Wednesday, June 29, 2011

Gypsies Visit Humboldt

Gypsy Musicians
From Pat Miller Herzog via Mike Rustad:
Dad was at Letillier for something or other regarding Customs and heard this strange language that he had not heard before and it was a bunch of Romanian gypsies that had just moved there. Dad spoke 5 languages and this was not one of them so he was really intrigued. Thru various interpreters they had a interesting dialogue and Dad was invited back to their home for lunch. He went. He spent the rest of the day with them. They are a colorful people and I mean that in the nicest of ways. Their home was bright and cheerful and their mode of dress was the same. All of them were polite and he enjoyed the lunch and almost all of them came for lunch which were about 35 people.

So, Dad, being Dad invited them to Humboldt and issued a written invitation as they would need that to cross the border. Then he asked them if they would go to the school to talk to the children and explain where they came from, what they did for a living and their culture. They were delighted and thus we got the benefits of that conversation that began it all. That was a day trip but they came back several times. A couple of the men brought their huge guitars and none of us had ever seen that before and oh-how they could play them and sing and we were enthralled. I have had tremendous respect for Gypsies ever since.

Sunday, June 26, 2011

R.I.P.: The Spot

Rescued:  Iconic sign finds home, in retirement...
I don't know when it closed, but some time in the not-so-distant past it did.

The Spot, a well-known local watering hole, has closed its doors.  Luckily, the iconic sign that literally pointed to the front doors, was saved (minus the neon that made it quite eye-catching at night during the bar's heyday...)  Rick Clow was the person who salvaged it, a native son who has moved on, but still counts the hometown area near and dear to his heart...Well done, Rick!

Saturday, June 18, 2011

Analysis of 6th & Atlantic

Downtown Hallock nearly a century ago...
[Click to see large version and see details]

Right/South side of street: Taft's Cafe, Bank, Dentist, The Womans Shop

Ad in back of 1943 Uof M
Crookston 'Aggie' yearbook
Left/North side of street: Billiard Parlor, Harness/Auto Dealer, Hallock Land Co. (land office turned real estate office?), Hotel Hallock, garage, church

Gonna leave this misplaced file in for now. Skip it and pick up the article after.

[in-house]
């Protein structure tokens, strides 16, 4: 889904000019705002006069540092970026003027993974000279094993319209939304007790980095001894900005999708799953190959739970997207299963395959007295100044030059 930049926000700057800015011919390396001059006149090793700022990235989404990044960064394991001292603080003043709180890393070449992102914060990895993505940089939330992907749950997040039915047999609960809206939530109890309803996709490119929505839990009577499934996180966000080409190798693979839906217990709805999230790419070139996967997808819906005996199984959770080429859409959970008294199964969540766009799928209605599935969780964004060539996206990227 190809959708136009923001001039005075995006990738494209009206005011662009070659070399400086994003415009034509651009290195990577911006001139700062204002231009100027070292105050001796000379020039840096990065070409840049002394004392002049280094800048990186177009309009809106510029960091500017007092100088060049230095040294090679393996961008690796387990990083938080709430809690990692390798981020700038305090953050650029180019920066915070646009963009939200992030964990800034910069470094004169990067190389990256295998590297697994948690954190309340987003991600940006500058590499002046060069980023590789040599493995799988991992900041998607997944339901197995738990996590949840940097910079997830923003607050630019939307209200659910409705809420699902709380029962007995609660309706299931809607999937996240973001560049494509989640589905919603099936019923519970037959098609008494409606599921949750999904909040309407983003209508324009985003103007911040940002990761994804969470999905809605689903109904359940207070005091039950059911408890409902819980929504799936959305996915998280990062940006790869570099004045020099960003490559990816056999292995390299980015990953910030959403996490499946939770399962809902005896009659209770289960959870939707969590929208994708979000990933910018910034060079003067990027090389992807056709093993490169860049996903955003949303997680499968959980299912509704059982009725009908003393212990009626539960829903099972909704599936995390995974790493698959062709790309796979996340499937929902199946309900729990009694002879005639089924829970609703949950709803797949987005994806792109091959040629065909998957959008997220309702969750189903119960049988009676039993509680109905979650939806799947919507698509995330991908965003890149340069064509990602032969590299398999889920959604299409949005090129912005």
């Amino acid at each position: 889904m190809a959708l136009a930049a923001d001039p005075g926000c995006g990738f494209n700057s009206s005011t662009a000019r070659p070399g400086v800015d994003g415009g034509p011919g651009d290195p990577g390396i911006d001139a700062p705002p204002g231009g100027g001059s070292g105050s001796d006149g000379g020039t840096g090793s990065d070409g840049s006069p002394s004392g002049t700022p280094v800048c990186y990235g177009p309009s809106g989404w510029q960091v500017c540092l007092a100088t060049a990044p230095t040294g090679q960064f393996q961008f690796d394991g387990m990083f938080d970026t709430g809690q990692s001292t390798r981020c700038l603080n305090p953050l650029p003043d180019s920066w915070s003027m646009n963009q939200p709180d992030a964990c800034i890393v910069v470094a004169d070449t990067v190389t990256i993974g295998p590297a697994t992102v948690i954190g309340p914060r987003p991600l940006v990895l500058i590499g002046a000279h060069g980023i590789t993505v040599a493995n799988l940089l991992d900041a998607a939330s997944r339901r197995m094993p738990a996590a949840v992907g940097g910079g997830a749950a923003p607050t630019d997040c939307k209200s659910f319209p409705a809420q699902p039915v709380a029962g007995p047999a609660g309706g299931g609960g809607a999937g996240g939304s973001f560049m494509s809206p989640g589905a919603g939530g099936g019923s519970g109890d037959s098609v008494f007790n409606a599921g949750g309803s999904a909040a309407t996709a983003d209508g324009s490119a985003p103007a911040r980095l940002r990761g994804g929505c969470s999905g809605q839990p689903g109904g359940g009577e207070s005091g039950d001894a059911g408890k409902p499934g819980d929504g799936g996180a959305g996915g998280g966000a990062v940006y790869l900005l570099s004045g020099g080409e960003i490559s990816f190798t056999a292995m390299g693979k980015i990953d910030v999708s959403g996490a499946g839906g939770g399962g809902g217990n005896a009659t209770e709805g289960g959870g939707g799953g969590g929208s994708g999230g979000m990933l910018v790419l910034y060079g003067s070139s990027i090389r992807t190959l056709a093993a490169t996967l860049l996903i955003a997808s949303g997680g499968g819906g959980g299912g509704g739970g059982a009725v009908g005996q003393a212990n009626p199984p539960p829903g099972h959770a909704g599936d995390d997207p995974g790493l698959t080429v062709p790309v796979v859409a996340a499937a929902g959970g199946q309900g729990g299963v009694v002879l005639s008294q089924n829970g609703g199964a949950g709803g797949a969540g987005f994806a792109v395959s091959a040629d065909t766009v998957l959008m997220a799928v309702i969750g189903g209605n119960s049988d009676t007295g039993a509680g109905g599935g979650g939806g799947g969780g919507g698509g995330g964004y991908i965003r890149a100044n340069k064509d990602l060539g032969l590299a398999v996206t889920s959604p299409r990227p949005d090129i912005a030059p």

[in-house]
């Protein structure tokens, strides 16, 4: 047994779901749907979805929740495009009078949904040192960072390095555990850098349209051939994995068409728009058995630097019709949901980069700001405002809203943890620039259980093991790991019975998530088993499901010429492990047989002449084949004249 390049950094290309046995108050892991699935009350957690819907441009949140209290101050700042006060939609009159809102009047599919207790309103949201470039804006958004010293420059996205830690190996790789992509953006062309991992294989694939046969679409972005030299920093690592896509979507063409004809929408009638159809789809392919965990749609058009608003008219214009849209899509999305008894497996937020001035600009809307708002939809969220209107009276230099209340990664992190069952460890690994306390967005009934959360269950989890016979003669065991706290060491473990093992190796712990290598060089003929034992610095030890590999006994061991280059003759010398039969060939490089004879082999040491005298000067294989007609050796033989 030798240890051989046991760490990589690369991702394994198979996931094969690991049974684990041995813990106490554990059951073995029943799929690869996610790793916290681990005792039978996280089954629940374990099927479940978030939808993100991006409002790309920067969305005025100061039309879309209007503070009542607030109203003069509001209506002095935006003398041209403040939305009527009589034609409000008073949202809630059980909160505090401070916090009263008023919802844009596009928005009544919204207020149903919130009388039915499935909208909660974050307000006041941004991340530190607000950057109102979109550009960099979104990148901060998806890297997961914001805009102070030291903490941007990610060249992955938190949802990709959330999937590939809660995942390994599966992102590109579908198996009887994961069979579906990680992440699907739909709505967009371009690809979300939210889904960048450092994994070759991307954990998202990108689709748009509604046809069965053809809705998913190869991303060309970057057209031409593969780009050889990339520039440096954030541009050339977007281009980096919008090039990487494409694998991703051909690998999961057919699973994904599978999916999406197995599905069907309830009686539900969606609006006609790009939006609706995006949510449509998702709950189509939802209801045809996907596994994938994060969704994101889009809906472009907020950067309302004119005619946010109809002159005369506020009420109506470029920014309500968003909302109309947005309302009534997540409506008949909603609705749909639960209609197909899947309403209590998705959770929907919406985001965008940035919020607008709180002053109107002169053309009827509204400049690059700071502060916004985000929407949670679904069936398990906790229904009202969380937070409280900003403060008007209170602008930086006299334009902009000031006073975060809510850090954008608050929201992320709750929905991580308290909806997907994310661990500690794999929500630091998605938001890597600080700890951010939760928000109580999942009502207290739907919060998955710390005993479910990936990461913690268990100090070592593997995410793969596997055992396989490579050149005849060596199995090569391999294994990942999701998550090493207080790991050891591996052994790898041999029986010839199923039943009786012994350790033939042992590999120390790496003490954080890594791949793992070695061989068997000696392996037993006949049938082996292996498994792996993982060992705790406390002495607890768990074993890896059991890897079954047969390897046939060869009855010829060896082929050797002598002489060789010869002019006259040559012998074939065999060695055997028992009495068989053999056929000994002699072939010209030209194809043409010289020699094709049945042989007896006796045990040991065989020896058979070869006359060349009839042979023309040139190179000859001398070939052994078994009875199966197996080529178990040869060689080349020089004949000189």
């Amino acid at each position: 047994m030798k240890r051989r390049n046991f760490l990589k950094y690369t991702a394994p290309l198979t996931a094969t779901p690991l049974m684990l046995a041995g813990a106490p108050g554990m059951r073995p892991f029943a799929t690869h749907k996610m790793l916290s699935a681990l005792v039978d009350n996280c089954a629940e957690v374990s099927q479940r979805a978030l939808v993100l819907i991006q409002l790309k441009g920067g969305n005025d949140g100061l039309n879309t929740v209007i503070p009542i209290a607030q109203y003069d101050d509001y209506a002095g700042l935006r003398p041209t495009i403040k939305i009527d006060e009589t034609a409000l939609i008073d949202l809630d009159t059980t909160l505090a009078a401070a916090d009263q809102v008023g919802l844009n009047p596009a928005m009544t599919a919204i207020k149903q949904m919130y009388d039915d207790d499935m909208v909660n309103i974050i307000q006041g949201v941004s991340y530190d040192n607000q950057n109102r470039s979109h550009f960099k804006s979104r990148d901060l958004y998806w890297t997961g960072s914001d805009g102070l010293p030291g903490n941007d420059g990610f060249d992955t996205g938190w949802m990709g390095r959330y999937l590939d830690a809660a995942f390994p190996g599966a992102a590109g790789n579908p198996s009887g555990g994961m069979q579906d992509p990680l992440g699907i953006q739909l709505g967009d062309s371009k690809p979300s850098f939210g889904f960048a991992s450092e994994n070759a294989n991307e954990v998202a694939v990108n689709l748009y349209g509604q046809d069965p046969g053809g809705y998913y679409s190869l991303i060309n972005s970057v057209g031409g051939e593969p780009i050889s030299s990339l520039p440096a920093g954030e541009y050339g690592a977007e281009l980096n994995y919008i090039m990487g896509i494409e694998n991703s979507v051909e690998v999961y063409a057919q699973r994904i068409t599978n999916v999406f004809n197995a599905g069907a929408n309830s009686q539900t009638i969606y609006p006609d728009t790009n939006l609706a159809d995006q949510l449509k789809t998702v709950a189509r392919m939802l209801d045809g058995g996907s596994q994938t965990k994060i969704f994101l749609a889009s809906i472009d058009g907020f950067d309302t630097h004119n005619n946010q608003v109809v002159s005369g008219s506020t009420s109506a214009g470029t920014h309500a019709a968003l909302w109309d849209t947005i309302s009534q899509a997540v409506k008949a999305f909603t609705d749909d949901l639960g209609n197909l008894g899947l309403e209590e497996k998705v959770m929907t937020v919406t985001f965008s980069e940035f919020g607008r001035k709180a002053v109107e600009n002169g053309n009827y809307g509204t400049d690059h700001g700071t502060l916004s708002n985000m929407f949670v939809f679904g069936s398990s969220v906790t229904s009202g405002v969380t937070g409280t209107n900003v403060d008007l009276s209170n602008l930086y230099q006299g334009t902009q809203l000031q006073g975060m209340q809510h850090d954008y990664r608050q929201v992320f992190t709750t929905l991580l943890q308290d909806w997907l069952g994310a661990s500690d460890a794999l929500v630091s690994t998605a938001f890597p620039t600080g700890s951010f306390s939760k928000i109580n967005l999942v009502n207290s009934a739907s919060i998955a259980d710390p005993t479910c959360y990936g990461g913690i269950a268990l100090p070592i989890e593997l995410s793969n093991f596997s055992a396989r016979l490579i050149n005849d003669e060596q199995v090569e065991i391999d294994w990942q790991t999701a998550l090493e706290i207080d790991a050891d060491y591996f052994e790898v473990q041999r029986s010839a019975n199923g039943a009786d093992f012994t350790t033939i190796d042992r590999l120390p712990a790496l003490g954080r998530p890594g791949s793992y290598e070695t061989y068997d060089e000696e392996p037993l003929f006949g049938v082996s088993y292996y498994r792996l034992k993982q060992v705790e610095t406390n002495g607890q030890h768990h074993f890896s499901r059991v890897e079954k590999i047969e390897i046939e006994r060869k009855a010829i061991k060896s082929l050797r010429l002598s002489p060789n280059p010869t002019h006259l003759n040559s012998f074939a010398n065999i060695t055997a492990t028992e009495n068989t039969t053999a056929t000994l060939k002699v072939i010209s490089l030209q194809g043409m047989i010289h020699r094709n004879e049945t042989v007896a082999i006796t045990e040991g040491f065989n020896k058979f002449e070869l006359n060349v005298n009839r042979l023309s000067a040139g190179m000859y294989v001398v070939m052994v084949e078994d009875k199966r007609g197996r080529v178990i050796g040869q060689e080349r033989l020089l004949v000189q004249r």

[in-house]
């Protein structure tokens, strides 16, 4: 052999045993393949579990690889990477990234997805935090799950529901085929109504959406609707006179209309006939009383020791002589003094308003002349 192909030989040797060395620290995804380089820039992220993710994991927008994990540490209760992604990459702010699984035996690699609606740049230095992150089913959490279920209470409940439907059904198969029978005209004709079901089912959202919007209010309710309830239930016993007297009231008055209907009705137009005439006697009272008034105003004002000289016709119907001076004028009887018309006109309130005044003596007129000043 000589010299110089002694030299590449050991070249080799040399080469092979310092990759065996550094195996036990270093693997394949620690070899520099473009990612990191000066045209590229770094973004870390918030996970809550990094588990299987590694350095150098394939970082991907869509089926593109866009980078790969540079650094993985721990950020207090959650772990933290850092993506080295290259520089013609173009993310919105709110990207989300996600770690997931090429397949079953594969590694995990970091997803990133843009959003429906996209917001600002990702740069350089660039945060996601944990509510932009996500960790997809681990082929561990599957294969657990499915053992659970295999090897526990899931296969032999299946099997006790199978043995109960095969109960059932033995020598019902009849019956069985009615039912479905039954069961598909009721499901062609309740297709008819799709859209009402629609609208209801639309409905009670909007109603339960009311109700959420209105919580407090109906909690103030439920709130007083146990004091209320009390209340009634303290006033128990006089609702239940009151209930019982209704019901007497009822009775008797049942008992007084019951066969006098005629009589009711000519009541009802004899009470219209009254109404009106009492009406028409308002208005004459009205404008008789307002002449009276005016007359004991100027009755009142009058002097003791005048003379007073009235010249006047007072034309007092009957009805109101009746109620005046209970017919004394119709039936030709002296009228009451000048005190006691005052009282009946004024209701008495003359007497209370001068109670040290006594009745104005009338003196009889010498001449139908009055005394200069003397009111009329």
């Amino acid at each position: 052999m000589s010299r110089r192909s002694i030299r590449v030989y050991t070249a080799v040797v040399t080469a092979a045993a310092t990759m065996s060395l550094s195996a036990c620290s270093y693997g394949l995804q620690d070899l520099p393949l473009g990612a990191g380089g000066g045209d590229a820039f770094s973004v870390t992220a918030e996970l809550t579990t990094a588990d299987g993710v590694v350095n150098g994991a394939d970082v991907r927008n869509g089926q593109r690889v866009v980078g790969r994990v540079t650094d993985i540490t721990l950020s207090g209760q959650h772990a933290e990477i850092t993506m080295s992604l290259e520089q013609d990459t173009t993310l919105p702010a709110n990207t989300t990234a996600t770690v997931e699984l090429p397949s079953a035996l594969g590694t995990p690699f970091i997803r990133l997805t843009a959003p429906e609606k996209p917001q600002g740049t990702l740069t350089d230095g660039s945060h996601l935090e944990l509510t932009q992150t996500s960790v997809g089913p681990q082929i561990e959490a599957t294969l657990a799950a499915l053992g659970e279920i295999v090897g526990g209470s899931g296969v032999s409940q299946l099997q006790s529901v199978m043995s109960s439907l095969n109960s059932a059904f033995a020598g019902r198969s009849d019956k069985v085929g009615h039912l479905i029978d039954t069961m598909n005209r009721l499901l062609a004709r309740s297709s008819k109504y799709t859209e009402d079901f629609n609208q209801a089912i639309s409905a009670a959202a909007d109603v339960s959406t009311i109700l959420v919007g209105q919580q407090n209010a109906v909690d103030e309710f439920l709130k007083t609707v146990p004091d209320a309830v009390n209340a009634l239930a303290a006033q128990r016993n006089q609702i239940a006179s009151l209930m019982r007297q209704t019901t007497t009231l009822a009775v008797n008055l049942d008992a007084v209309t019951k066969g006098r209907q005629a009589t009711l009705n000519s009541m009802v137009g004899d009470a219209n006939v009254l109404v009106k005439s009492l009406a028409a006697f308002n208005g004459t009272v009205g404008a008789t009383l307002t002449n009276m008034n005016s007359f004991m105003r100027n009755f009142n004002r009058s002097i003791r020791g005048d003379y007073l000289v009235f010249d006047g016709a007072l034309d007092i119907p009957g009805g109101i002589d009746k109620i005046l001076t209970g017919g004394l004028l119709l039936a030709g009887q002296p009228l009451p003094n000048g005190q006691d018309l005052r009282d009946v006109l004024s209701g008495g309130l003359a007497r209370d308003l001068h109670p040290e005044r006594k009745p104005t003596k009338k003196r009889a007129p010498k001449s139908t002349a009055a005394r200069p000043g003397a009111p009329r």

At crossing, mid-street: "Keep to the Right" sign

On left, a men climbs a ladder to do some work, perhaps remove a window

Below him a pedestrian is about to step up onto the modern sidewalks (although streets still appear to be dirt, no gravel or paving)

Further back, another pedestrian hurries across to avoid the approaching automobile, caught in a blur by the photographer.

Electrical cables overhead, and street lights.  Haphazard parking indicates early automobile age was somewhat casual on the rules - looks like somewhere between parallel and diagonal!

Wednesday, June 15, 2011

Ernie Comes to Town

I was recently contacted by reader Cleo Bee Jones, who shared that back in 1936, a piece about her uncles from St. Vincent was featured in a column by the well-known reporter, Ernie Pyle. She asked if I'd like to see it, and I said boy, would I!

Tales of Two Towns in the Northwest: Brothers by Wholesale in Minnesota, and Nocturnal Disturbances in Dakota
by Ernie Pyle of the Washington Daily News
August 25, 1936

Pembina, N.D. - I am crazy about the towns of Pembina and St. Vincent.  Because of a couple of events that happened last night.  They are virtually the same town, except that St. Vincent is in Minnesota and Pembina is in North Dakota.  They're both just a stroll from the Canadian border.

Each town is about as big as a pinhead; the Red River (of the North) runs between them.  That's one trouble with this country - there are too many Red Rivers.  I have crossed a dozen, and I don't know yet which one the song was written about. But let's get on with what happened last night...

Sunday, June 12, 2011

Ephemera: 1955 Calendar

Local advertising giveaway...